What will likely happen at some point well into 2020 is that your accounts will be “moved” to the Schwab system as the firm absorbs accounts held at TD. Schwab and TD say that total integration could take from 18 months to three years, so it’s no small undertaking, that’s for sure. This could lead to minor headaches, but nothing bad would happen to your investments, or anything like that.

I’ll be keeping you informed along the way, but please feel free to ask questions as they come up.

Have questions? Ask me. I can help.

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The Inversion that Wasn't

The world of investing is a strange place. Some months ago, the yield curve, or the difference in yields paid by bonds of different maturities, inverted. Since yield curve inversions are a near-perfect recession indicator, much ink was spilled discussing it. Understandably, investors were focused on when a recession would hit. Many analysts thought that maybe a year or two out was a good expectation.

Fast forward to today and it seems like investors couldn’t be bothered to consider such a thing. Barring day-to-day volatility driven largely by trade tension headlines, stocks have continued to rise. The Dow Jones Industrial Average and the S&P 500 have both recently hit record highs. But aren’t we supposed to be edging toward recession? How can stocks keep going up?

This summer the Federal Reserve started lowering interest rates in response to fears about the economy slowing and trade-related uncertainty. Since then they’ve dropped short-term rates 0.75% and this, probably more than anything else, has helped investors ignore the yield curve inversion. But then the yield curve began to steepen recently and is no longer inverted! What’s an investor to think?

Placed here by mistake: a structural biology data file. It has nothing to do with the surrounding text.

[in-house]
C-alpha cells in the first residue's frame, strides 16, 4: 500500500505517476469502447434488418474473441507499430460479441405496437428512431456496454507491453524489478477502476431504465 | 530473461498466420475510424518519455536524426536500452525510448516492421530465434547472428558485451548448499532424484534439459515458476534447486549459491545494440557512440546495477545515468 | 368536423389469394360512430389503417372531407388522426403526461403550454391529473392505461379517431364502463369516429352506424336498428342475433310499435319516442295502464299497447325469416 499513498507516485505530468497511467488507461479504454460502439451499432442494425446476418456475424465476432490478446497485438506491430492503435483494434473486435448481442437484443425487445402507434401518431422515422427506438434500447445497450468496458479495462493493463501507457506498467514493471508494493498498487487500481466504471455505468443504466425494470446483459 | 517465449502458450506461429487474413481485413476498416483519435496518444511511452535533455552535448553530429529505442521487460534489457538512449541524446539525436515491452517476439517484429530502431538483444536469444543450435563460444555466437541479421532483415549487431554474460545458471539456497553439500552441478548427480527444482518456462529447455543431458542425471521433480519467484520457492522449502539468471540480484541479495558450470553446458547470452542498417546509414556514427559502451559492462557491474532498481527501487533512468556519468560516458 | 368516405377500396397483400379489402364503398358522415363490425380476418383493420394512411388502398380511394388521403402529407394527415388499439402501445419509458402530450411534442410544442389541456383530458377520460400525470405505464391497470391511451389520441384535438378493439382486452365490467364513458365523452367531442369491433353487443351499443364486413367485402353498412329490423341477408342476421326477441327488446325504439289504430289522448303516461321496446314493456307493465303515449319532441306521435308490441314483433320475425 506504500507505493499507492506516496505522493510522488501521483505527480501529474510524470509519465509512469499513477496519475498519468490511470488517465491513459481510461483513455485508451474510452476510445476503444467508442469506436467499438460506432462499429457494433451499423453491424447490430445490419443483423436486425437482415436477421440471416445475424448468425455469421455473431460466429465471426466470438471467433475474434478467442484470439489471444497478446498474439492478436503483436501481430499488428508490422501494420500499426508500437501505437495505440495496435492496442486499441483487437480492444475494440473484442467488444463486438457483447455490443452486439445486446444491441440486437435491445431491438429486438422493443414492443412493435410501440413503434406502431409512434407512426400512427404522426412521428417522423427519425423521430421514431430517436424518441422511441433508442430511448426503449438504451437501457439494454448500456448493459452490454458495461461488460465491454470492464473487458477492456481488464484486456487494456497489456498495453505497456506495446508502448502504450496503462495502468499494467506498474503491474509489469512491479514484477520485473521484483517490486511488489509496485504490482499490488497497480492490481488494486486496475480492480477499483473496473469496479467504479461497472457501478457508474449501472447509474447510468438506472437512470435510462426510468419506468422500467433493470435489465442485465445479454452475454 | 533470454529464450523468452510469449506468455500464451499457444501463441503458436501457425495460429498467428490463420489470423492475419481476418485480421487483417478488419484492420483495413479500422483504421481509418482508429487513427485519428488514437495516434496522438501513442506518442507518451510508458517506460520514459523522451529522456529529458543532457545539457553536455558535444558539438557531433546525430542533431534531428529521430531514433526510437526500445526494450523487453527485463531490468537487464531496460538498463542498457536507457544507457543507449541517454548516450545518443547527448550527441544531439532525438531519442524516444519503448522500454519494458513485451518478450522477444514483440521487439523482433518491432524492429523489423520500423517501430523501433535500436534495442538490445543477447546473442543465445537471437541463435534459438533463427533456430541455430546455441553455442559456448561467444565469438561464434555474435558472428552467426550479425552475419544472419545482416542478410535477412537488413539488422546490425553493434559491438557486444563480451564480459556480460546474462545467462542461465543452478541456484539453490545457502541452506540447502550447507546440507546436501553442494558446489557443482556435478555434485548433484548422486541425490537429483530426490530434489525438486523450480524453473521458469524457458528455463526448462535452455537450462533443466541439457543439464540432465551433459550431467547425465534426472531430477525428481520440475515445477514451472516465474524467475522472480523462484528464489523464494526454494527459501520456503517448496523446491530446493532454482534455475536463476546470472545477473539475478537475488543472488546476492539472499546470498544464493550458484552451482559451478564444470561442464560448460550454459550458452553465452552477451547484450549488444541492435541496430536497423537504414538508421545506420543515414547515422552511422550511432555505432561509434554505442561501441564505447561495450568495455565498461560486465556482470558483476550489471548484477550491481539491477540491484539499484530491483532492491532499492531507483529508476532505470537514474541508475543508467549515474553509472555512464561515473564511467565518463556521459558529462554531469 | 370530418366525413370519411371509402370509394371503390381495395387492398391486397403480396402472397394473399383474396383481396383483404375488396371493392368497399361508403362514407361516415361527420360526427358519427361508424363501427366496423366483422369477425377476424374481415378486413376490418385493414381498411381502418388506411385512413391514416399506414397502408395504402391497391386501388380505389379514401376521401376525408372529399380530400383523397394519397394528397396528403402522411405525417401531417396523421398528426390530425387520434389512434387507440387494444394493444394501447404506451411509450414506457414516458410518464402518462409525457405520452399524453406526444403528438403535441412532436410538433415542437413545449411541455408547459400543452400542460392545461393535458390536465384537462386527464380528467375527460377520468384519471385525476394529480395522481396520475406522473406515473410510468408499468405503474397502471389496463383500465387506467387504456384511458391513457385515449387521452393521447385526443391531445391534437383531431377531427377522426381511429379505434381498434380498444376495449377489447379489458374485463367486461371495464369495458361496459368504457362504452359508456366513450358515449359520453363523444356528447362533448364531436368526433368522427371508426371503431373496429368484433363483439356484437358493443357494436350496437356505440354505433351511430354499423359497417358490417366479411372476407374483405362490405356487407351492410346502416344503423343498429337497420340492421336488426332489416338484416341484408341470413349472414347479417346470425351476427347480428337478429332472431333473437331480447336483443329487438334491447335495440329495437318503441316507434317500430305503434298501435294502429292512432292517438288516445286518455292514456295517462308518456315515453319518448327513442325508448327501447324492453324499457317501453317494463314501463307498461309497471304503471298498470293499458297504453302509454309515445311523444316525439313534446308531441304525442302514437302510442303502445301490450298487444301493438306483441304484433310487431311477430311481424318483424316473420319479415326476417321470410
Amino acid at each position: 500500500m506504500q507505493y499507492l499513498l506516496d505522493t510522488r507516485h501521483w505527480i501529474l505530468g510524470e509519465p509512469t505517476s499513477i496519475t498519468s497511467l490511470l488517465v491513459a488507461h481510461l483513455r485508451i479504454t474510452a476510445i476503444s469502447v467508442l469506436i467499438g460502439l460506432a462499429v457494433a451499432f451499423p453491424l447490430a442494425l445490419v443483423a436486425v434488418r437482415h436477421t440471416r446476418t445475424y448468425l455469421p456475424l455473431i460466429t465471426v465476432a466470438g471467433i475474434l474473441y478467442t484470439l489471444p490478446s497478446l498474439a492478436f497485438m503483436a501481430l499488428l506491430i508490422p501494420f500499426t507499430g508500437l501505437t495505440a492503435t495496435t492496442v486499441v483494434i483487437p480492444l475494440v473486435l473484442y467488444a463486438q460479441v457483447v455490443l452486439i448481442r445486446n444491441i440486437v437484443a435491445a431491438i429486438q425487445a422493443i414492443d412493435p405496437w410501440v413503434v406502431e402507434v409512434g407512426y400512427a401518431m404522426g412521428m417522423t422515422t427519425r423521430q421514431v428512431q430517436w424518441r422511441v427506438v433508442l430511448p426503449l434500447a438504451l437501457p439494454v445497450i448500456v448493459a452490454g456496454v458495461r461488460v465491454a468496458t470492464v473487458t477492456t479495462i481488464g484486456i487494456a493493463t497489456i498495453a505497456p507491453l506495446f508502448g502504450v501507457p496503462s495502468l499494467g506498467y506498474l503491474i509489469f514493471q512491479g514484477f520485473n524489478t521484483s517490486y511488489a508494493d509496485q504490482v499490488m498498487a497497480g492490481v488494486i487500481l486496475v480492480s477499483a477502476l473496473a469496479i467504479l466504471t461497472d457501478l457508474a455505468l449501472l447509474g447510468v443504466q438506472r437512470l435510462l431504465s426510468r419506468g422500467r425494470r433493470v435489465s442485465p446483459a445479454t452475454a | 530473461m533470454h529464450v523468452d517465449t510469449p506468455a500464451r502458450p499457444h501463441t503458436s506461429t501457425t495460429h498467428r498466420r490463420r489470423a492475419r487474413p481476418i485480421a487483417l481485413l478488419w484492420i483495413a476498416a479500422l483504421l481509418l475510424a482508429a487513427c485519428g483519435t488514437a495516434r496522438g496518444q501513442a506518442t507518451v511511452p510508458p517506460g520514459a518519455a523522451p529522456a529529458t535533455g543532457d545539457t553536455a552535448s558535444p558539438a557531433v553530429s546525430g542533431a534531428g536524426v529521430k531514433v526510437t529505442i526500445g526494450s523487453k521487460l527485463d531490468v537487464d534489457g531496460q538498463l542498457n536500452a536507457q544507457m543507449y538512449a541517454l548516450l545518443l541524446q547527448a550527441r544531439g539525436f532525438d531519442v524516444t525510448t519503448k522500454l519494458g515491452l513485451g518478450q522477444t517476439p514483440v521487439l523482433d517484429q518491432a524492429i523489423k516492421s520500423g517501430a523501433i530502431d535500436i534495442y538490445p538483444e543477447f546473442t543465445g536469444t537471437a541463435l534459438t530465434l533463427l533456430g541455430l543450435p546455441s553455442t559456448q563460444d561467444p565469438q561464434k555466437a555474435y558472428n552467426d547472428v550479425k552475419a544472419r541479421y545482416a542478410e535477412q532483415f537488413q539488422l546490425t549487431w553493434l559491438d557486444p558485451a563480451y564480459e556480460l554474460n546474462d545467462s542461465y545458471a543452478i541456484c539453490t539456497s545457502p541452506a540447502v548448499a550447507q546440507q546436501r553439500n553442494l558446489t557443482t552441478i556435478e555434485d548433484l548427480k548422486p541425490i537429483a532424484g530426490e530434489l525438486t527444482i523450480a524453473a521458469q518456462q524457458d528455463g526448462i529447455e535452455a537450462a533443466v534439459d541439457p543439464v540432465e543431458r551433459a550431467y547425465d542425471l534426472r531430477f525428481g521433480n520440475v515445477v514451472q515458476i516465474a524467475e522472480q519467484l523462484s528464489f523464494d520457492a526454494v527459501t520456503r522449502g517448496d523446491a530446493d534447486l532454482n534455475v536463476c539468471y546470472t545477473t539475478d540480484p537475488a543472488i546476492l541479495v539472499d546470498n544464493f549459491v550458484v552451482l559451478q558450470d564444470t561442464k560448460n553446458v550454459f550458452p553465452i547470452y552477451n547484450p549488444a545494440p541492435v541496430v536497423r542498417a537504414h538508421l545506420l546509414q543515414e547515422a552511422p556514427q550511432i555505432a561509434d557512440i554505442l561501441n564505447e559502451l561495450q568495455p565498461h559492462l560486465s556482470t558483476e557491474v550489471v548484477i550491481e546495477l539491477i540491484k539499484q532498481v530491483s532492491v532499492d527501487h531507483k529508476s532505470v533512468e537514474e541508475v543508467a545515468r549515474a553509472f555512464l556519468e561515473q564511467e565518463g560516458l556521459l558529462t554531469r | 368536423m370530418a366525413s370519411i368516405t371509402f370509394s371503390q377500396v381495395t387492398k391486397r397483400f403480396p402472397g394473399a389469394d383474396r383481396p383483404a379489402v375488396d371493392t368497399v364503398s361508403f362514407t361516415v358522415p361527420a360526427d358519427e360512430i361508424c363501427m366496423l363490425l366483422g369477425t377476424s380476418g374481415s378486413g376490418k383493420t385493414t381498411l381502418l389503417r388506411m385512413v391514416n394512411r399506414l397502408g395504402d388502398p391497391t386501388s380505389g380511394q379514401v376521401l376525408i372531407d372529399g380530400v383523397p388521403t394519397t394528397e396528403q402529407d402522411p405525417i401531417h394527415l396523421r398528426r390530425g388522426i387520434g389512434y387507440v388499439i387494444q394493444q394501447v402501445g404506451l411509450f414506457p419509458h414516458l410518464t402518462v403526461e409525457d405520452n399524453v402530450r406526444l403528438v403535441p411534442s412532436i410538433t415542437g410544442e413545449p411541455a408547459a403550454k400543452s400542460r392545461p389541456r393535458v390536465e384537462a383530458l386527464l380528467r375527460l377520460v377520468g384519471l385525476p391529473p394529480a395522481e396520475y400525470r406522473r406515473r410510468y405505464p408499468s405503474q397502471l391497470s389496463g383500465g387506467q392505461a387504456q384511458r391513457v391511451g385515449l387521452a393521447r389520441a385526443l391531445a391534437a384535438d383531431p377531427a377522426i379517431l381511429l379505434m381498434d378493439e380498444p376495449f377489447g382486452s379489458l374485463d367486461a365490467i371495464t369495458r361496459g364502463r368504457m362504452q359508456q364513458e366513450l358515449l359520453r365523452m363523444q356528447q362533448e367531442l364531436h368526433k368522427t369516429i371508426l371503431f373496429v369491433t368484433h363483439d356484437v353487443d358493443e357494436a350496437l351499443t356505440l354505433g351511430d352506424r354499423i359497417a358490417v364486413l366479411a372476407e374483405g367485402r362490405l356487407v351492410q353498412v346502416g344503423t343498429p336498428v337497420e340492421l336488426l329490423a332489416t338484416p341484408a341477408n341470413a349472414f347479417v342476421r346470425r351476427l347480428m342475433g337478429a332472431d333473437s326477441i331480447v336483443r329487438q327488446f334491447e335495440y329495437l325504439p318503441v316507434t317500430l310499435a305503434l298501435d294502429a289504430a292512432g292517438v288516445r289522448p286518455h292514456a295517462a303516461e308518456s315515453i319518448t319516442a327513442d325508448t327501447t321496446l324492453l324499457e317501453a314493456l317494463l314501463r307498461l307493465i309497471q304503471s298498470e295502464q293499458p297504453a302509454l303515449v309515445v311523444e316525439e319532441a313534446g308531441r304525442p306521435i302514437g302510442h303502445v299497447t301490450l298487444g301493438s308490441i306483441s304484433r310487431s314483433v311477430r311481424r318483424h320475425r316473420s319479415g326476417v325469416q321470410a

Does all this mean our recession fears were unfounded? Does it mean stocks can rise indefinitely? The answer to both questions is no, but stocks can continue to rise for a while because the stock market loves low interest rates, even in the face of growing problems such as low inflation, declining business sentiment and the continued slowing of the manufacturing sector. And the love affair strengthens when investors have been assured rates will stay low for the foreseeable future.

My research partners at Bespoke Investment Group explained this through an interesting metaphor following the Fed’s rate setting meeting in October.

“It was almost the equivalent of your parents telling you on a Friday that they were going away for the weekend and wouldn't be back until Monday at the earliest. In other words, party this weekend!”